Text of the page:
Friday, July 20, 2012

Product Specificity Requires Explicit Naming of Medicinal Ingredient

Novartis Pharmaceuticals Canada Inc v Canada (Attorney General) 2012 FC 836 Martineau J
Pat No. 2,304,819; Tobi Podhaler®

Martineau J’s decision refusing to allow Novartis’ ‘819 to list its patent against its Tobi Podhaler® product follows and applies the existing case law that interprets the principle of product specificity as requiring that a patent explicitly name the medicinal ingredient in the claims in order to be eligible for listing against a drug product. While this case illustrates once again some of the conceptual peculiarities of this approach to the product specificity requirement, it does not change the law in this respect. The decision does raises some interesting questions as to the boundary between a device such as a syringe which does not qualify as a dosage form at all, and once which might quality if it otherwise meets the product specificity requirements, which will be discussed in a subsequent post.

The Tobi Podhaler is a respiratory antibiotic, the sole medicinal ingredient of which is tobramycin, to be delivered via inhalation of a dry powder contained in a 28 mg capsule [4]. The ‘819 patent claims the use of a bioactive agent in an aerosolizing inhalation device comprising perforated microparticles. The patent also specifically claimed antibiotics as a type of bioactive agent, and it was conceded that tobramycin was antibiotic falling within the scope of the claims. However, tobramycin was not specifically named. Novartis sought to have the ‘819 patent listed on the basis of para 4(2)(b) (formulation) and 4(2)(c) (dosage form) of the NOC Regulations.

The Office of Patented Medicines and Liaison (OPML) refused to list the ‘819 patent against the Tobi Podhaler “on the sole basis that the approved formulation of Tobi Podhaler, containing tobramycin as its only medicinal ingredient, was not “contained” in any of the ‘819 patent claims within the meaning of paragraph 4(2)(b) of the Regulations because it was not explicitly named therein” [16]. Martineau J upheld this decision and this reasoning. He noted that the case law has established “a rather high threshold of specificity” [56] and indicated that is necessary to explicitly specify the particular medicinal ingredient [58]. Reference to a class of ingredients, not matter how narrow, does not suffice [60].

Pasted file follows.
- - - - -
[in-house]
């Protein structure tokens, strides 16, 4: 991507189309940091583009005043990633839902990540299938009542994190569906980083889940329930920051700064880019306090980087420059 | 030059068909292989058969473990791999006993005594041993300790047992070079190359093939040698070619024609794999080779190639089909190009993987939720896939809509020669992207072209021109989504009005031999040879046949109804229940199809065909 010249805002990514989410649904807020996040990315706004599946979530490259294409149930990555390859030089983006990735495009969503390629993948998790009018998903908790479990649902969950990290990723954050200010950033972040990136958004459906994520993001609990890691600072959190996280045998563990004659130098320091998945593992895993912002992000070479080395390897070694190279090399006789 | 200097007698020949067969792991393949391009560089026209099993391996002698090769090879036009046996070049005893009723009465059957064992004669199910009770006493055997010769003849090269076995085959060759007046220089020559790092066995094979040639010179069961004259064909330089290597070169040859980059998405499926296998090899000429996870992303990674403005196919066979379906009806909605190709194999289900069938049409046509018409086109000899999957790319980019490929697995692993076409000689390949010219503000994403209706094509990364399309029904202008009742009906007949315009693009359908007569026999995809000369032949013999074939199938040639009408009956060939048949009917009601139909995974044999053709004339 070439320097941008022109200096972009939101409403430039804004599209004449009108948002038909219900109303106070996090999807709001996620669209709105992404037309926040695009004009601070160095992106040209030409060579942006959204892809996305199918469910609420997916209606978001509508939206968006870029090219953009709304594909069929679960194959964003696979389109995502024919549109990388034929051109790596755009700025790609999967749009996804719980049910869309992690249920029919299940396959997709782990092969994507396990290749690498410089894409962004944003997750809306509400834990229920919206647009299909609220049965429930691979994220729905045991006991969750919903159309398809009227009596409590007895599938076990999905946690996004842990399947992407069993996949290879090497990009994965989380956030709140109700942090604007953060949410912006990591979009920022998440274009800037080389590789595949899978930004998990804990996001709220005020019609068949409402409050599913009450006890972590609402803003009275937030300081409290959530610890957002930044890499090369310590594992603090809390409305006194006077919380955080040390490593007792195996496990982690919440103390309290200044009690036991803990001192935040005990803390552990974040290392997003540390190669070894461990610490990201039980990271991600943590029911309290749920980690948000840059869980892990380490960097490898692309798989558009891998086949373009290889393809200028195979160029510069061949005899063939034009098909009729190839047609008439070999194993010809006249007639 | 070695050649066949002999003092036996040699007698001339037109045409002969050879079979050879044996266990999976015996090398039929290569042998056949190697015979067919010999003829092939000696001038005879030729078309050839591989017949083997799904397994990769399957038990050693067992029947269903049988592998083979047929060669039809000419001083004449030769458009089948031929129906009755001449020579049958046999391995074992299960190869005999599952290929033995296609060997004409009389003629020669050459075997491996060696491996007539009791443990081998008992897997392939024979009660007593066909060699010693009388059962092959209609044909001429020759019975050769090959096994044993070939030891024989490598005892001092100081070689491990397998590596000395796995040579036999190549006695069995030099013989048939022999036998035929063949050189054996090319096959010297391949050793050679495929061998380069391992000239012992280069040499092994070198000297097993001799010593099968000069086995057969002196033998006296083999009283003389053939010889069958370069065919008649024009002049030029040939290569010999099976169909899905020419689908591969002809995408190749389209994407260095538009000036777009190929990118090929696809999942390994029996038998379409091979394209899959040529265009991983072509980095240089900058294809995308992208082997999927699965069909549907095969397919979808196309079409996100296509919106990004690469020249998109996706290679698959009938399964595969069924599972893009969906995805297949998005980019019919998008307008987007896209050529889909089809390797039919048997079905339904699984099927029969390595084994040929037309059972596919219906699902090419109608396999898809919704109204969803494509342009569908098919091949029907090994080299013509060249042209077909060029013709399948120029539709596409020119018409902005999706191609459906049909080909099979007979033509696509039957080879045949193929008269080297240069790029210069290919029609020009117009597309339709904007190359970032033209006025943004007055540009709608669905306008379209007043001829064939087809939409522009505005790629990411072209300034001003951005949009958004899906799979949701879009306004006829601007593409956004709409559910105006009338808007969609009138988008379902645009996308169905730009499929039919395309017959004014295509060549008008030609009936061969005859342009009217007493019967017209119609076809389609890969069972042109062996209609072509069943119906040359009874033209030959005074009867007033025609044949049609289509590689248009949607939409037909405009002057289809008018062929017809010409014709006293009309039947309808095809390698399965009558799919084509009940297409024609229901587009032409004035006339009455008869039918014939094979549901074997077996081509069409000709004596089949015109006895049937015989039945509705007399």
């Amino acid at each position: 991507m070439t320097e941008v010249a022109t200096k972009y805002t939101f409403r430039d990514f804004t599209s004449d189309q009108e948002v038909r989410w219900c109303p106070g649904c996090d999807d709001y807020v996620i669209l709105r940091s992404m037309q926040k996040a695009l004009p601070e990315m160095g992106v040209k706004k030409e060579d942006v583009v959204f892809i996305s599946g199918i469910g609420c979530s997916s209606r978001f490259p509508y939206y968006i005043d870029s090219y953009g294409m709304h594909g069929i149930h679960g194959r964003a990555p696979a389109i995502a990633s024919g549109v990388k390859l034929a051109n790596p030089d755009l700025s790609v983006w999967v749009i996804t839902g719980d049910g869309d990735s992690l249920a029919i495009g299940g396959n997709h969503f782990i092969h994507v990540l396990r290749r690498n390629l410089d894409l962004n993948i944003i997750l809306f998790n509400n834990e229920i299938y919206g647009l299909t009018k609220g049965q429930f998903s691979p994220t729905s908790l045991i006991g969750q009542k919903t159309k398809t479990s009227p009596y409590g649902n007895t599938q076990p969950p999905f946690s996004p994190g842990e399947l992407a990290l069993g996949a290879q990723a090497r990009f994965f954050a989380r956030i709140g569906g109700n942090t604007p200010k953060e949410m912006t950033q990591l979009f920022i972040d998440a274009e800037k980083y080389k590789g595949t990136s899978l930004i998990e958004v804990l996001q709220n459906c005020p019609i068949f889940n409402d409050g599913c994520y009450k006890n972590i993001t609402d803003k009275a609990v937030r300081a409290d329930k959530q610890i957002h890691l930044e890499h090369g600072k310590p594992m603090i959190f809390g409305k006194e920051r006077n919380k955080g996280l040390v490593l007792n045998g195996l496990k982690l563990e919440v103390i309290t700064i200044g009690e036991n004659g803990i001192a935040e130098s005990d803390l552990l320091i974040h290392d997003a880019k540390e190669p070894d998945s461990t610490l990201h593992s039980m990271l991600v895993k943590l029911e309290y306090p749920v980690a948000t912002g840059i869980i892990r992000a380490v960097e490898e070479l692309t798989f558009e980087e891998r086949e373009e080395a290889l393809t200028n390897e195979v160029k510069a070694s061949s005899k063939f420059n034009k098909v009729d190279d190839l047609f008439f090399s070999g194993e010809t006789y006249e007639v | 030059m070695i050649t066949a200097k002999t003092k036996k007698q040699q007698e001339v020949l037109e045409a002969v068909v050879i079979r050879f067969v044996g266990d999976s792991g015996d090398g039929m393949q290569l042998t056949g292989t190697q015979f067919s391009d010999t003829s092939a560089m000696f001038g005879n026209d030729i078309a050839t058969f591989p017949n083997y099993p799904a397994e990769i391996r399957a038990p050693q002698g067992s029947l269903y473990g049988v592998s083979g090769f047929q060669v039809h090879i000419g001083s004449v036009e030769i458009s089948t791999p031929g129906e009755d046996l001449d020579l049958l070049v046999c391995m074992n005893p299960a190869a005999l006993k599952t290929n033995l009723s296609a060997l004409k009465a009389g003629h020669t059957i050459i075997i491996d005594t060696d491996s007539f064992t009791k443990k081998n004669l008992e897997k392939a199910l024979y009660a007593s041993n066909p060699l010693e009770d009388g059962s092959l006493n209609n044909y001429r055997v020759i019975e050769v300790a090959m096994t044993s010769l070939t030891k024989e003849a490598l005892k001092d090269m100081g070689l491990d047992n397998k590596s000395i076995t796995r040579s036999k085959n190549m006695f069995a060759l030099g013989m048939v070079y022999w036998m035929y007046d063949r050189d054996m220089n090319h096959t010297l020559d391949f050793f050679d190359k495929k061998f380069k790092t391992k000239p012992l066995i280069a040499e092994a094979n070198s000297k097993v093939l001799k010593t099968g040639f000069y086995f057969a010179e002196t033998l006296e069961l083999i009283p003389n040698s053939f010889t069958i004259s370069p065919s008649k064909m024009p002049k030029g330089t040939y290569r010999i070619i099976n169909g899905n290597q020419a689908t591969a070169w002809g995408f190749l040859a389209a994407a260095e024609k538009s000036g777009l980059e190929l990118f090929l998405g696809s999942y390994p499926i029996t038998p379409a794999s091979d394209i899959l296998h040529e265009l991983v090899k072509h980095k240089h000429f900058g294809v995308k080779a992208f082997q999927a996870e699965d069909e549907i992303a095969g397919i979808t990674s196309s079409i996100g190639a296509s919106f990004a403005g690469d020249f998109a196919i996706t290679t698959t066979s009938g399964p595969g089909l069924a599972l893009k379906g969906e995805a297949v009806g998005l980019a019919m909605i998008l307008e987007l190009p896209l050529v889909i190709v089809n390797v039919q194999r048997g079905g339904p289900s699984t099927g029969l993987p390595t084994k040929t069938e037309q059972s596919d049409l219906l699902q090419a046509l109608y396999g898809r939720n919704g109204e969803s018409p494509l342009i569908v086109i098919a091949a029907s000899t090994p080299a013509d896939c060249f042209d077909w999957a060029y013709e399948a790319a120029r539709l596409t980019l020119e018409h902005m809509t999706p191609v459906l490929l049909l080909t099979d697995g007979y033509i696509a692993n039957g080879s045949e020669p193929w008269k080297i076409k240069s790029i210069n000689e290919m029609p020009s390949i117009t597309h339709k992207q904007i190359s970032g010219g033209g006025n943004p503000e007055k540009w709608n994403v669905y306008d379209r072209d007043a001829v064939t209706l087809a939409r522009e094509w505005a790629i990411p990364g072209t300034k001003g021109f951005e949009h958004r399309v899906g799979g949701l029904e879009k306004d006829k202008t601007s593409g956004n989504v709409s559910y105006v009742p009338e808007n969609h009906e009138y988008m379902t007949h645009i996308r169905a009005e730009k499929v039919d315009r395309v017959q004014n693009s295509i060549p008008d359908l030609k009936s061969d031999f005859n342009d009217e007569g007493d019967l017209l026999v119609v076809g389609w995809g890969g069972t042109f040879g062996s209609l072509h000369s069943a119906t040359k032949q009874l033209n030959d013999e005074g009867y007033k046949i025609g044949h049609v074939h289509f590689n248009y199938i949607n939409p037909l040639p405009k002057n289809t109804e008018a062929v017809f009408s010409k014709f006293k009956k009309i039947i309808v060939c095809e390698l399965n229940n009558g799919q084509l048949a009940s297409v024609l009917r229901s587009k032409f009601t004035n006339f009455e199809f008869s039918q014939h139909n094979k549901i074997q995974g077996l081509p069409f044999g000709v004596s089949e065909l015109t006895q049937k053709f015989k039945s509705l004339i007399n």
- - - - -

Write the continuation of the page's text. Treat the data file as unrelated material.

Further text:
In my view Martineau J’s interpretation of the prior case law, in particular Purdue Pharma / TARGIN 2011 FCA 132 and Bayer / YAZ 2010 FCA 161, is straightforwardly correct. As I discussed in my post on Purdue Pharma / TARGIN, I’m not convinced that a requirement that the medicinal ingredient be specifically listed makes sense. It seems to me that product specificity is necessary to ensure that only patents which will almost certainly be infringed by a generic version of the reference products can be listed. The automatic statutory stay is a powerful tool, and in the absence of a review of likelihood of success on the merits, such as would be required to obtain an interlocutory injunction, listing eligibility is the main gatekeeper to ensure that the automatic stay is not triggered by a patent that has only a remote chance of being infringed. However, requiring explicit listing does not accomplish this goal, since a patent may be necessarily infringed by the reference product, as when the patent covers a genus encompassing a species that is not explicitly named. Also, it seems that when the specific medicinal ingredient is encompassed within the classed class, as in this case, the requirement can be satisfied simply by listing every possible antibiotic in the claims, in addition to referring to antibiotics generically. See for example claim 4 of patent 2468958, which is listed against Todi Podhaler. It is not clear what policy purpose is served by padding out patent claims in this manner. In any event, regardless of the logic, the point is now established, and Martineau J’s interpretation of the prior case law cannot be faulted. Also, I should add that I am not sure that '819 should be eligible for listing even on my argument as to the role of product specificity. While the product monograph for Tobi Podhaler specifies that “it is administered only by the oral inhalation route and only with the PODHALER* device,” it is not clear to me on the facts whether a generic version of the Tobi Podhaler would necessarily infringe the ‘819 patent.

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